Rohypnol, popularly called "roofie", is the brand name for flunitrazepam. It is mostly a concern because of its abuse as a "date rape" drug. People may unknowingly be given the drug which, when mixed with alcohol, can incapacitate a victim and prevent them from resisting sexual assault. The severe mental incapacitation, along with the amnesia produced by Rohypnol, make it difficult, if not impossible, for rape victims to recall the circumstances surrounding a sexual assault.
Rohypnol may be lethal when mixed with alcohol and/or other depressants. It can also produce physical and psychological dependence
Rohypnol is classified in the pharmaceutical family as Valium, although ten times more powerful. It is a potent and fast-acting sedative, prescribed by doctors for severe and debilitating sleep disorders since 1975. Rohypnol produces sedative-hypnotic effects including muscle relaxation and amnesia.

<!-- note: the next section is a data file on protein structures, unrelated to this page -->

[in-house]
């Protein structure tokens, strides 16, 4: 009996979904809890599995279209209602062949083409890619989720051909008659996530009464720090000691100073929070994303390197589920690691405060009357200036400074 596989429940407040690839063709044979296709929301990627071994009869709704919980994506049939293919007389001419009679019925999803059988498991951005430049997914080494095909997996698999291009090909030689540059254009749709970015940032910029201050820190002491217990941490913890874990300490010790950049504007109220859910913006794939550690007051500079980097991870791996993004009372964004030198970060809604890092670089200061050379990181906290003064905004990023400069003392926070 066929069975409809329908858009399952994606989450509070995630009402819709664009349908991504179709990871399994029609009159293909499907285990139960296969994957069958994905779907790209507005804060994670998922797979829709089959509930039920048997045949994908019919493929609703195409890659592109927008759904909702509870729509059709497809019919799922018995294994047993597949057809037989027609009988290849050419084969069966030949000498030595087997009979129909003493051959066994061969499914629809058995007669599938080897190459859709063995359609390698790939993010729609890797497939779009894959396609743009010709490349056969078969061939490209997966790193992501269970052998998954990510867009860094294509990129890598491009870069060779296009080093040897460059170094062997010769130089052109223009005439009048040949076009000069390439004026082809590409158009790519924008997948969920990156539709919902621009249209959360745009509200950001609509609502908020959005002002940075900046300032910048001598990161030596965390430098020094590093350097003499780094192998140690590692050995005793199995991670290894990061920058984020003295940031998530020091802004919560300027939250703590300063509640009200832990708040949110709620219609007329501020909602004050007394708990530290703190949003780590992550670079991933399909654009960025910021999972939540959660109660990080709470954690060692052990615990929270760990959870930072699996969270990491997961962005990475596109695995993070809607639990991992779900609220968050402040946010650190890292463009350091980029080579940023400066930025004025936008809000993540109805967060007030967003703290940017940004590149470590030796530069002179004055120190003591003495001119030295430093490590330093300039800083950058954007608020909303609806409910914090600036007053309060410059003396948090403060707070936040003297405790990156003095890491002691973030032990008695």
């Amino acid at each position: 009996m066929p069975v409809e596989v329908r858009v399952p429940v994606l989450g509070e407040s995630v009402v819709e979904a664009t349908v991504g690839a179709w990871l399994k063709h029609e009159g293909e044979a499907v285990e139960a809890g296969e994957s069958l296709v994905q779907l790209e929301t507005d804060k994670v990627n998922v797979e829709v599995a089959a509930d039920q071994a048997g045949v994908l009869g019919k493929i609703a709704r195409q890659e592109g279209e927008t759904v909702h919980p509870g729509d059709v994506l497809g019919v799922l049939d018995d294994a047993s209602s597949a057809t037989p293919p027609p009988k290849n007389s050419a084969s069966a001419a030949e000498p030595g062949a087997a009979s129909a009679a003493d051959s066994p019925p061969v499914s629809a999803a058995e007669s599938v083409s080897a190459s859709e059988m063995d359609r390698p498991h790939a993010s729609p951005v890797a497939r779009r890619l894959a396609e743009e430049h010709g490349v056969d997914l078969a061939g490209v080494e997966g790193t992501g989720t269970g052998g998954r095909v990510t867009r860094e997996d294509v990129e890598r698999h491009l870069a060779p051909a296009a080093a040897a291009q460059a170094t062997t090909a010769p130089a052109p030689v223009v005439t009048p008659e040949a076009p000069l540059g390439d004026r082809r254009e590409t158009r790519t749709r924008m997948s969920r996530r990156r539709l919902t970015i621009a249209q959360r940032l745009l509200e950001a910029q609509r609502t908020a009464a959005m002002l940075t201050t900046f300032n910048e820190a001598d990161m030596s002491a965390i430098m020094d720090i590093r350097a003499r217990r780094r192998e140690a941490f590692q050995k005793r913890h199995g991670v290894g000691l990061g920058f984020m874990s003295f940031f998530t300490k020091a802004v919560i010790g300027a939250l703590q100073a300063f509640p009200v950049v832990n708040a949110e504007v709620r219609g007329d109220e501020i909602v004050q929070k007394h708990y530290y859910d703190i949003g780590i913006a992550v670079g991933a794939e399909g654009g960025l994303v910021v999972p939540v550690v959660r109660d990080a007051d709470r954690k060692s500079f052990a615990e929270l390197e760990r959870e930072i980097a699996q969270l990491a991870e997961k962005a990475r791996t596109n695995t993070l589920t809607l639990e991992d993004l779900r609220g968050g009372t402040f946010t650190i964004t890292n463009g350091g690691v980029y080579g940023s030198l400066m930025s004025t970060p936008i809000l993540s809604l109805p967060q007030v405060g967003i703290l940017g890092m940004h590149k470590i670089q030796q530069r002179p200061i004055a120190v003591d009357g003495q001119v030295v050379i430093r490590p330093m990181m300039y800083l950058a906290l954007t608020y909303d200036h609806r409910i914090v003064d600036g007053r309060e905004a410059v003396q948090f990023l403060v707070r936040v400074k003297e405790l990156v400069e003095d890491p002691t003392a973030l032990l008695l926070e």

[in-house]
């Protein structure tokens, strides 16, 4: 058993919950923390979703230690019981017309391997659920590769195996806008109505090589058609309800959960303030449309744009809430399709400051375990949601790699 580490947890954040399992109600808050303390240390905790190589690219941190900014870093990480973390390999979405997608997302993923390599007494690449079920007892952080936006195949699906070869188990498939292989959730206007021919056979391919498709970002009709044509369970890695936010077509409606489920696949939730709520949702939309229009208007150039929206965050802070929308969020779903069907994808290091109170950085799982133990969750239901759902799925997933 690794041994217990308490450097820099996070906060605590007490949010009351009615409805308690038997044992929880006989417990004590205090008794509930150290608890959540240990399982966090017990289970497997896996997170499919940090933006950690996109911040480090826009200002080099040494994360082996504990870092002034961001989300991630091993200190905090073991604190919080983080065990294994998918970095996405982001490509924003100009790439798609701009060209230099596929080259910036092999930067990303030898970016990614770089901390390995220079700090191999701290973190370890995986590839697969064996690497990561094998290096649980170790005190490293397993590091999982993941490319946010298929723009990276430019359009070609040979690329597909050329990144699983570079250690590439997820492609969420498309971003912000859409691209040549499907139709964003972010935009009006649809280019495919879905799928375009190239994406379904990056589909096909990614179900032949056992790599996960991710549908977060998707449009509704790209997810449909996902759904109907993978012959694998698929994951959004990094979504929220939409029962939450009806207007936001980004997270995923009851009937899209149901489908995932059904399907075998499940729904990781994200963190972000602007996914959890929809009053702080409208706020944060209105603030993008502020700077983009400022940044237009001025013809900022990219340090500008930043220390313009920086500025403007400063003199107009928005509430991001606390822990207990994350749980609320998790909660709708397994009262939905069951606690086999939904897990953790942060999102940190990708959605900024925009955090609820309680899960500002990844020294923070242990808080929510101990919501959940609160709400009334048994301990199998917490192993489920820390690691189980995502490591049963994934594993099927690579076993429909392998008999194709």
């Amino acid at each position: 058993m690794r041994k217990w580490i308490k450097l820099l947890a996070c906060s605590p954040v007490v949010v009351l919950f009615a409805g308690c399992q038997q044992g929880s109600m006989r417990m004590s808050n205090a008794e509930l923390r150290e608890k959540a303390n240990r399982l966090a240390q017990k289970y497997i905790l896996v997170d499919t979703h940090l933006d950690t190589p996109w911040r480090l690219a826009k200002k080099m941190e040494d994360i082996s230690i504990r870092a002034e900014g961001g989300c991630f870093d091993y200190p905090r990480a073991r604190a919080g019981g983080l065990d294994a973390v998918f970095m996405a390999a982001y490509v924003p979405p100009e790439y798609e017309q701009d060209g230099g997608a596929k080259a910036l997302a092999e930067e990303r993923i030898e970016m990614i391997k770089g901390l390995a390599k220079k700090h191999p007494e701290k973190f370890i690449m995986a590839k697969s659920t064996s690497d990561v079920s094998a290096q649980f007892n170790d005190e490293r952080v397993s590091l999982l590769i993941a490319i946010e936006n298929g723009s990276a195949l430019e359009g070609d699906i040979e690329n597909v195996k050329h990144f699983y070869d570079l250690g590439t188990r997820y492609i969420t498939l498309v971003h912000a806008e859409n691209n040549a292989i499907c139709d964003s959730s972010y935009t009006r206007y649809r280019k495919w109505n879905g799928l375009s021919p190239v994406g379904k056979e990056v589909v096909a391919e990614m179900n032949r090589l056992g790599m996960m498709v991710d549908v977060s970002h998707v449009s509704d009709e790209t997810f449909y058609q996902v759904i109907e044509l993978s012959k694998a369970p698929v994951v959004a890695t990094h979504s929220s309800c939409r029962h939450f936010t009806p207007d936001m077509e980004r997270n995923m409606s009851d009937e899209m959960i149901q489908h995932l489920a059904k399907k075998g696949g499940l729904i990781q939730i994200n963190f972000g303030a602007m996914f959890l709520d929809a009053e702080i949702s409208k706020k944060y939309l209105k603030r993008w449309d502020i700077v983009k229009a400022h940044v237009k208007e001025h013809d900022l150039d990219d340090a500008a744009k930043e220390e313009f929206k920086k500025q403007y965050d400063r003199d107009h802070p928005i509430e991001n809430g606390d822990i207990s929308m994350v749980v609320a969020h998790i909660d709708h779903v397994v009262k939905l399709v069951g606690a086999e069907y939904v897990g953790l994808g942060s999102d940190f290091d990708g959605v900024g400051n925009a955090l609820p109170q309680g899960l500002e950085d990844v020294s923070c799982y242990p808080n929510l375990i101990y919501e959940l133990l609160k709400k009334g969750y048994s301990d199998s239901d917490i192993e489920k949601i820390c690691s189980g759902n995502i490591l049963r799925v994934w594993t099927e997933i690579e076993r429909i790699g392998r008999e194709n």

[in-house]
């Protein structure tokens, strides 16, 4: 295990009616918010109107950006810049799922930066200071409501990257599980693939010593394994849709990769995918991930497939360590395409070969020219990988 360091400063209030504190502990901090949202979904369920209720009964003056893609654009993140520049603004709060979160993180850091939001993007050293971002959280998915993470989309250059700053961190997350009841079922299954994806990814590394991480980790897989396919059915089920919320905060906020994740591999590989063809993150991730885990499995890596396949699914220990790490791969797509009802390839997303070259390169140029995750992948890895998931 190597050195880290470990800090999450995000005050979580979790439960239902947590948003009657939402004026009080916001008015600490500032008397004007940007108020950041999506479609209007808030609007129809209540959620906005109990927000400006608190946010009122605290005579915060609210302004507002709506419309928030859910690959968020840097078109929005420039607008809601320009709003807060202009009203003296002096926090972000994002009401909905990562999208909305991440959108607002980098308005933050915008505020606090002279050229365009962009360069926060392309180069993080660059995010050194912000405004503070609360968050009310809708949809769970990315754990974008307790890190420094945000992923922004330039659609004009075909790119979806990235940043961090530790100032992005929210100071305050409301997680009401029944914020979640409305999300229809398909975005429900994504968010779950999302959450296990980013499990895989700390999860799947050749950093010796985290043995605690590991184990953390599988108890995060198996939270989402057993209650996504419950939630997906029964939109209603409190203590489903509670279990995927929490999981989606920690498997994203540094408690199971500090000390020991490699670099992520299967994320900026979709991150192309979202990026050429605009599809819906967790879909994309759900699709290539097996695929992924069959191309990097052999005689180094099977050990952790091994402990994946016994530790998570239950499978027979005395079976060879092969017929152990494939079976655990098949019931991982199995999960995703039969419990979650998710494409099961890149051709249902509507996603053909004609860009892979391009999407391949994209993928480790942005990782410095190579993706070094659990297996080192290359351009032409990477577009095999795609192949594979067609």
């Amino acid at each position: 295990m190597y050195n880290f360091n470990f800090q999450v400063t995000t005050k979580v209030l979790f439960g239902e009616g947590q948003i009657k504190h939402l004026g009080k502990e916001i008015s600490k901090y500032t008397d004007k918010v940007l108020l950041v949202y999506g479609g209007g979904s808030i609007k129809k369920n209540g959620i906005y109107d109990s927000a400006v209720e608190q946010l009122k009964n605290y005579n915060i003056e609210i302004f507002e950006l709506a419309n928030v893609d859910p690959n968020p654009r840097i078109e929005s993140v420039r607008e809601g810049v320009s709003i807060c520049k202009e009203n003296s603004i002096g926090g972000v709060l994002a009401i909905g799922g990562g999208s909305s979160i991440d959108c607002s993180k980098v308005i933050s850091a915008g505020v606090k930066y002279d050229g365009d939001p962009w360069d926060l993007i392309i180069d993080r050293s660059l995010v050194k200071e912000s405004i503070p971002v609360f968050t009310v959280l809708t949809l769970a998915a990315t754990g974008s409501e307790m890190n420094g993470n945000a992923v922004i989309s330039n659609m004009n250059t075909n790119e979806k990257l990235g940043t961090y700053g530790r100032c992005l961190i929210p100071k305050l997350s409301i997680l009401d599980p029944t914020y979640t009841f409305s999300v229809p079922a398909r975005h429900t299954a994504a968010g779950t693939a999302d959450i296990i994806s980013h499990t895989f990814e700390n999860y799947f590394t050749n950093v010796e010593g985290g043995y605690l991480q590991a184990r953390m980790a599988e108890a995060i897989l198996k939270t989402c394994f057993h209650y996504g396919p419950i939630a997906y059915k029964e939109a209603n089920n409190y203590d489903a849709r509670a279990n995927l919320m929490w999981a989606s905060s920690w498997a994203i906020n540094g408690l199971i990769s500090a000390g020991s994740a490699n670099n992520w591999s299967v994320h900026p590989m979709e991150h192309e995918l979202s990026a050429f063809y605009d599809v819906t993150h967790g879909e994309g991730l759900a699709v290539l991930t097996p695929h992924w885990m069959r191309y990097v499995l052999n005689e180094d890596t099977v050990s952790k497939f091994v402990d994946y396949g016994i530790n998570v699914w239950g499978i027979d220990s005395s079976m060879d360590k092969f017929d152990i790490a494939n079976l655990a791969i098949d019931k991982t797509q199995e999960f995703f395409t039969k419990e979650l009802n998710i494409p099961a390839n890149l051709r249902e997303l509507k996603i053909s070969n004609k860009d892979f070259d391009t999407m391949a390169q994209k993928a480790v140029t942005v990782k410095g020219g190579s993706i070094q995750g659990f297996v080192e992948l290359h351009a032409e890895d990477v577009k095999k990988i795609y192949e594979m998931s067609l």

Illicit use of rohypnol began in Europe in the 1970s and started appearing in the United States in the early 1990s, where it became known as "rophies," "roofies," "roach," "rope," and the "date rape" drug. Poison control centers in Miami, one of the first sites of rohypnol abuse, reported an increase in withdrawal seizures among people addicted to rohypnol. A similar drug, clonazepam, was sold as "roofies" in southern states and marketed in the U.S. as Klonopin and in Mexico as Rivotril. Clonazepam is sometimes abused to enhance the effects of heroin and other opiates.